Harding recommended moving forward with the purchase of one solar activated flashing speed limit sign for the south end of town on Highway 75. He further recommended the purchase of a second sign for the east side of town on Highway 14 where the speed limit reduces.
The council approved the purchase of two solar activated flashing signs at an approximate total cost of $3,200.

For the full story, read this week’s Lake Benton Valley Journal.

Car seat safety and health screenings at Health Fair

October 9, 2014

Is your child in the car seat correctly?
We all want our children to travel safely in cars. Installing a car seat for younger children and babies can be a challenge. Tyler Healthcare Center’s Peggy Dunblazier, EMT, recently became a Certified Child Passenger Safety Technician. Child Passenger Safety Technicians can check to make sure your car seats are installed correctly and teach you how to use and install a car seat on your own.
Peggy can provide one-on-one consultations and during the checkup will ensure that your car seat is appropriate for your child’s age and size and review factors affecting proper use. She will review the car seat instructions and the vehicle owner’s manual to ensure that both are being followed correctly and check the car seat for recalls, visible damage and an expiration date. Peggy will also watch you install the car seat(s) correctly using either the seat belt or LATCH system. Other discussion topics will include the benefits of everyone riding properly buckled in, safety in and around  the vehicle, and the next steps for each child, such as when to graduate to the next type of car seat. Peggy will be available at the Community Health Fair on Oct. 22 at the Tyler Golf Club to discuss car seat safety, answer any questions and schedule checkup appointments.

For the full story, read this week’s Lake Benton Valley Journal.

St. Genevieve’s Parish Festival held in Lake Benton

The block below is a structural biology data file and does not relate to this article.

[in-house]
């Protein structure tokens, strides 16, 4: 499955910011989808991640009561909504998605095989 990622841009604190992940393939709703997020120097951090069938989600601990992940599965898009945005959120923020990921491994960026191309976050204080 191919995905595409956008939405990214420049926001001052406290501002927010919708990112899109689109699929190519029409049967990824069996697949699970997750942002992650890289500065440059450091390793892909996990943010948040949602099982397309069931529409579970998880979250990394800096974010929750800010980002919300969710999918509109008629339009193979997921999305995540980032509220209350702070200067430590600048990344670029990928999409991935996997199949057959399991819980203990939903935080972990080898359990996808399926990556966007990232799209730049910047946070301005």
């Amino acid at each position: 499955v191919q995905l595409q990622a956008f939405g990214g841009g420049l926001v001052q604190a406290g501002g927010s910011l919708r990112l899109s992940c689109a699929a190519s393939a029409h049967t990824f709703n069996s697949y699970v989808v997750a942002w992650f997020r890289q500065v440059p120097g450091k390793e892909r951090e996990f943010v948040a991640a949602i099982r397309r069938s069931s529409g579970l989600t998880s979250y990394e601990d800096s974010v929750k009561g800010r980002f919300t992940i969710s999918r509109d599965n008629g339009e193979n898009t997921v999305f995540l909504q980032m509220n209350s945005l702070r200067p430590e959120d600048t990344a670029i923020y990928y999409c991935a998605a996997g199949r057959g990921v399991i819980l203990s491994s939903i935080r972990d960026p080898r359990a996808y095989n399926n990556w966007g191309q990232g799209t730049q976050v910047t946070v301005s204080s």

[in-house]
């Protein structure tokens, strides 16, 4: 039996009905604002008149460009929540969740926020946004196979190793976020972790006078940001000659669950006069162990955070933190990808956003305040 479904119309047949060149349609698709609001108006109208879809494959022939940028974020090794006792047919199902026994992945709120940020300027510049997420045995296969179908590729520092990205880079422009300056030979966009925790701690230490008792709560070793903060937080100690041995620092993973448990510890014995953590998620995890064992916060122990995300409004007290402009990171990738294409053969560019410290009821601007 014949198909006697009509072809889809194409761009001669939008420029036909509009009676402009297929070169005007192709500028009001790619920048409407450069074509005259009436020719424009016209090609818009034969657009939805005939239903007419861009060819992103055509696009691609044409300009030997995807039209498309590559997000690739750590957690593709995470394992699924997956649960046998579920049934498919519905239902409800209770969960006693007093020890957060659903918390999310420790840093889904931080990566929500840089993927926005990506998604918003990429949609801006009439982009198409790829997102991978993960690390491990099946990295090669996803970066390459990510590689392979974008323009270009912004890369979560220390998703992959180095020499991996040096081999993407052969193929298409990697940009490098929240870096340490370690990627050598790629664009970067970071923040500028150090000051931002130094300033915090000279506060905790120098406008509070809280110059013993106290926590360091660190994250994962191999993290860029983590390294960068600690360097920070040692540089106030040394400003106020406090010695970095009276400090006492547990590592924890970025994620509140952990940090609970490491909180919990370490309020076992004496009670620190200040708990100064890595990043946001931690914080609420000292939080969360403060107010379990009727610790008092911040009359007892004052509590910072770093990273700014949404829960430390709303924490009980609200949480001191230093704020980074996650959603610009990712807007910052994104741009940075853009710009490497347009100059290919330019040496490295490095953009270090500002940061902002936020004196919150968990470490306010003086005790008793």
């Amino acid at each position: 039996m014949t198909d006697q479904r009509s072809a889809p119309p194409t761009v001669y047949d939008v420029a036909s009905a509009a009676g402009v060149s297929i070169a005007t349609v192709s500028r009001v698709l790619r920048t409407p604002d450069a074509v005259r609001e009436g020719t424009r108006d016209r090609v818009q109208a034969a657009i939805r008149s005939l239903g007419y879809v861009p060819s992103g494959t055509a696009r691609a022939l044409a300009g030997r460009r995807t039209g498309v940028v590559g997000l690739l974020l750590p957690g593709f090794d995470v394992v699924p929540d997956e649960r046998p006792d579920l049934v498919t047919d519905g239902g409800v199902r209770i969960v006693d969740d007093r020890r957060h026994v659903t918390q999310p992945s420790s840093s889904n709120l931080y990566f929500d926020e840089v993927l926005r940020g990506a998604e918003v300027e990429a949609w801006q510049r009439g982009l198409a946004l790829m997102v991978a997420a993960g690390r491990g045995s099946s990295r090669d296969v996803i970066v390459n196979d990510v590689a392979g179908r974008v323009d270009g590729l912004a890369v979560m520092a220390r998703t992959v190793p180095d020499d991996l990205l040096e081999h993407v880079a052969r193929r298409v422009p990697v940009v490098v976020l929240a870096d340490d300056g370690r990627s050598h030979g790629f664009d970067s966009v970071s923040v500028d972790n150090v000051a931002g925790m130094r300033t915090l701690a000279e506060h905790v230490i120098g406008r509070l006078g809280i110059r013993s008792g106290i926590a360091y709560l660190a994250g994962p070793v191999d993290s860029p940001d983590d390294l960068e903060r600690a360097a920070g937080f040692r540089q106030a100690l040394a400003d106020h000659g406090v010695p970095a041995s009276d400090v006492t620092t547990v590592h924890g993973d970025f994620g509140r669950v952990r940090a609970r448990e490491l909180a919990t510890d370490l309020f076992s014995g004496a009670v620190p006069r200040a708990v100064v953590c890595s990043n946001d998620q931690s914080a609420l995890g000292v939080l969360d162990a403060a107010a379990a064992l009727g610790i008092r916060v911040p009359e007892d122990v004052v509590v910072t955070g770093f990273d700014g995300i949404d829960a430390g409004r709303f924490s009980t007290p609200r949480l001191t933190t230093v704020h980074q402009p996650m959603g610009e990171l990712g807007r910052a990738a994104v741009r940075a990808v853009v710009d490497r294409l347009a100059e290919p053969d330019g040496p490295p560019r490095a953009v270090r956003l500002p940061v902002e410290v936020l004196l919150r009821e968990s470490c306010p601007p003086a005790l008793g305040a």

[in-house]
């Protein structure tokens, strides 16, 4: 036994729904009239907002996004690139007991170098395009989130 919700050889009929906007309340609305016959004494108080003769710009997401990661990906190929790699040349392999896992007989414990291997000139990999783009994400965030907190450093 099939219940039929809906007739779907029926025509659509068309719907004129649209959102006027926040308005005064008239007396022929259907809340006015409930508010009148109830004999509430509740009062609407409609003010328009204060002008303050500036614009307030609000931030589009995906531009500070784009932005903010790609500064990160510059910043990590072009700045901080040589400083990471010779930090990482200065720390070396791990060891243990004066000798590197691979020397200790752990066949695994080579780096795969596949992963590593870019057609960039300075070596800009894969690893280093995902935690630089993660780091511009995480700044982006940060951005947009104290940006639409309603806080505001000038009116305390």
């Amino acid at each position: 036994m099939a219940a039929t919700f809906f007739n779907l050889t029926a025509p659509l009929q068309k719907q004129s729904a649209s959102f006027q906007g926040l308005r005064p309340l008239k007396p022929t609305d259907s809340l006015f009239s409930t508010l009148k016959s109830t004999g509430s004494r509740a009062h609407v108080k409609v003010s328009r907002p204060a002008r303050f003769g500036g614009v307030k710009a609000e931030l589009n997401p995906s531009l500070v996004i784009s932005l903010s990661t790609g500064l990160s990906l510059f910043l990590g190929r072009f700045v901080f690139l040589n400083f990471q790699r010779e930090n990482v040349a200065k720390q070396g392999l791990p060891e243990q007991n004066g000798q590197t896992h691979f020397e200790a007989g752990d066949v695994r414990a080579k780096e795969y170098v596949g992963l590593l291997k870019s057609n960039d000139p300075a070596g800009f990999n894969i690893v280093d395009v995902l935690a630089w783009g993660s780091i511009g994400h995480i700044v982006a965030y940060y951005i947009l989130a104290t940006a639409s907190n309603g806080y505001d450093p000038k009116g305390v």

October 9, 2014

Fall Festival

It was a great turnout for St. Genevieve’s Parish Festival held this past Sunday in the Lake Benton Elementary gymnasium. Hundreds came out to enjoy a chicken dinner as well as a variety of entertainment options and live and silent auctions.

 

Two local clubs become one

October 2, 2014

Birthday-Knitting Clubs
The members of the Birthday Club and the Knitting Club have joined together, and they got together last week to celebrate the group’s September birthdays. Pictured from left to right are Lorraine Krog, Deloris Johansen, Romelle Pritchett, Bernice Krog, Clarice Nordmeyer, Arlane Lindemann, Faye Meyer and Fran Hanson.

By Steven J. Hurd
lbvjeditor@gmail.com

 
Two clubs in Lincoln County, the District 16 Birthday Club and the Diamond Lake Knitting Club, have recently combined into one club.
The District 16 Birthday Club began on May 3 of 1943, when Myrtle Pries, Christine Knutson and Lorraine Krog visited with Lizzie Lambert on her birthday.
At that time, Lizzie was new to the Diamond Lake area, and she explained that never before had she had a birthday party. So, the ladies got together and threw Lizzie a party—her first birthday party ever.
The ladies enjoyed themselves, and they decided that they should get together for every birthday of each individual in the group, and thus, the Birthday Club was started.
The District 16 Birthday Club gathered members and initially met on the birthday of each individual member. However, because membership increased and sometimes there were multiple members’ birthdays each month, the club decided to meet once a month and celebrate all the birthdays in that month.

For the full story, read this week’s Lake Benton Valley Journal.